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Anti-noise activists form group to close East Hampton airport

Helicopter traffic at the East Hampton Town Airport

Helicopter traffic at the East Hampton Town Airport in Wainscott, Aug. 14, 2014. Photo Credit: Gordon M. Grant

A new group has set its sights on closing the East Hampton Town airport in Wainscott so local residents can stop being “tormented by aircraft noise” and the land can be used for “more equitable” and environmentally friendly purposes, according to organizers.

“Traffic at the airport continues to increase every year, and there’s been no meaningful aircraft noise abatement,” said Barry Raebeck, a resident of Wainscott and chairman of Say No to KHTO.

Raebeck, 64, said the group — KHTO is the code name used for the airport by air traffic controllers — wants to explore alternative uses for the 628 acres of town-owned land, such as affordable housing, “low-impact businesses” or parks and recreation.

Raebeck, who co-founded the Quiet Skies Coalition, said that group’s mission differs from the new effort, even though both are focused on fighting airport noise. He said he split from the coalition to help form Say No to KHTO because the coalition sought compromise on the noise issue whereas his new group wants the airport closed.

East Hampton Town Deputy Supervisor Peter Van Scoyoc said the town does not consider closure an option.

“We know the land under the airport is valuable, but I don’t think closing the airport is something we’d entertain at this point,” he said Tuesday. “We understand that there is frustration that meaningful changes haven’t come at this point, but we’ve been litigating; we’re being sued by airport interests and we’re waiting for judges to make a decision.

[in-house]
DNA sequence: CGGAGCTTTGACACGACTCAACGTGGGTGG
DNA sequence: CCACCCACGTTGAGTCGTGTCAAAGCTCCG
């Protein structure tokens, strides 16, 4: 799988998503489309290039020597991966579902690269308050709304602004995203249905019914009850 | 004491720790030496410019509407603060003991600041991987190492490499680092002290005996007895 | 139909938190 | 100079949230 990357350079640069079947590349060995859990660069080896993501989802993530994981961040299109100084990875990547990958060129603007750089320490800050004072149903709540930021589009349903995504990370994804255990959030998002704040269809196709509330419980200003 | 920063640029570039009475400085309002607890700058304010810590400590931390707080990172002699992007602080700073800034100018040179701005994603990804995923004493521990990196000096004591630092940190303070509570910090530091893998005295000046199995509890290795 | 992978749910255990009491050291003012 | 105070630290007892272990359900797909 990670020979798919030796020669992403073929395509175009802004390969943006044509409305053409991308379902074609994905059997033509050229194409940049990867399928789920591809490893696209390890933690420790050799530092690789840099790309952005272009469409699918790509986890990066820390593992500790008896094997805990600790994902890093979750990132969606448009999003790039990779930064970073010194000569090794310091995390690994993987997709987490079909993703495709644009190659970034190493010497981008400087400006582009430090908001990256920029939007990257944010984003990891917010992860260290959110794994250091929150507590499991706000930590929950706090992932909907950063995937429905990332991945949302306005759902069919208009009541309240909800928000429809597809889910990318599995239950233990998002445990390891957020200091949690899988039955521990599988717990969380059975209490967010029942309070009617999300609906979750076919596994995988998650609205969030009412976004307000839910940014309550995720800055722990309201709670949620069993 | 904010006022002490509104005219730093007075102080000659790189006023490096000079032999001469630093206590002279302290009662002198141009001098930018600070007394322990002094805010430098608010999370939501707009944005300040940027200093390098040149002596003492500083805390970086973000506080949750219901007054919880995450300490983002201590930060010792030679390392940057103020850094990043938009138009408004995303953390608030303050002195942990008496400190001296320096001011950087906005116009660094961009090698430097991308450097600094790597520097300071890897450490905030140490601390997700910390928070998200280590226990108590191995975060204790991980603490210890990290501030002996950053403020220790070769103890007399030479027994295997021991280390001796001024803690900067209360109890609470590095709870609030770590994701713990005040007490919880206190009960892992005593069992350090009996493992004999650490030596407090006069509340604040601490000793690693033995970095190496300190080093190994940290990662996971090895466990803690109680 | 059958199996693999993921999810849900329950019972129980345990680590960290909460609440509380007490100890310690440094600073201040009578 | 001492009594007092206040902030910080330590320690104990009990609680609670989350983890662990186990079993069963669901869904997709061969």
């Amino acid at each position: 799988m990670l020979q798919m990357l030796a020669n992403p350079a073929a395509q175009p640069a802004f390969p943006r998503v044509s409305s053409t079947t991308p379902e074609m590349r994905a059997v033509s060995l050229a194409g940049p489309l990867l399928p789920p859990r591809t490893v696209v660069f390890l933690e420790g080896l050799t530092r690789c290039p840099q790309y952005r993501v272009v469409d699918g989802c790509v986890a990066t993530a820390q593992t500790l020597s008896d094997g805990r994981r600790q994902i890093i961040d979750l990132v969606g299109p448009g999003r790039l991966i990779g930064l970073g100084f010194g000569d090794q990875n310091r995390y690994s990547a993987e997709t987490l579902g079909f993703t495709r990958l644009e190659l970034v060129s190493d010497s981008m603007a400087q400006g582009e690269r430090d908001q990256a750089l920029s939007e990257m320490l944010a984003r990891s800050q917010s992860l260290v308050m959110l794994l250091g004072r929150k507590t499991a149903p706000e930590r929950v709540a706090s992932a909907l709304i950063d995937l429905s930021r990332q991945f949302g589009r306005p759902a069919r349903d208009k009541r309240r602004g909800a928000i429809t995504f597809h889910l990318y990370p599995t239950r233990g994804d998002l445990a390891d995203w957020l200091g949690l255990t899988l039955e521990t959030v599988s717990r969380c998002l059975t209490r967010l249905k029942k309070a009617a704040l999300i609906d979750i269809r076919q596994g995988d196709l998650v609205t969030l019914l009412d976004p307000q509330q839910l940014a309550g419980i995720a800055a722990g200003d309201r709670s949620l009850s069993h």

“So far the judges have upheld our right to regulate the airport, but we’ve been stymied in making meaningful changes,” Van Scoyoc said about the town’s federal appellate court case. “I completely empathize with those who the noise affects.”

Raebeck said that if the airport were closed, revenue would go into the town’s general fund.

“The town is obliged in perpetuity to dedicate all revenues from airport properties solely to the support of airport operations as long as the property is used as an airport,” Raebeck said, citing Federal Aviation Administration grant agreements.

A spokesman in the town supervisor’s office did confirm the town’s obligations to the airport, but he disputed a claim by Raebeck that the airport is being leased for nonaviation uses at as much as $50,000 per acre. The figure is “more like $34,000 per acre,” he said.

Patricia Currie, a Sag Harbor resident and Say No to KHTO founder, said the town has received less from the FAA than the cost of the estimated $8.2 million Montauk Playhouse reconstruction.

“For a pittance, the town lost control of public lands worth hundreds of millions of dollars,” she said.

The FAA did not immediately provide a comment Tuesday.

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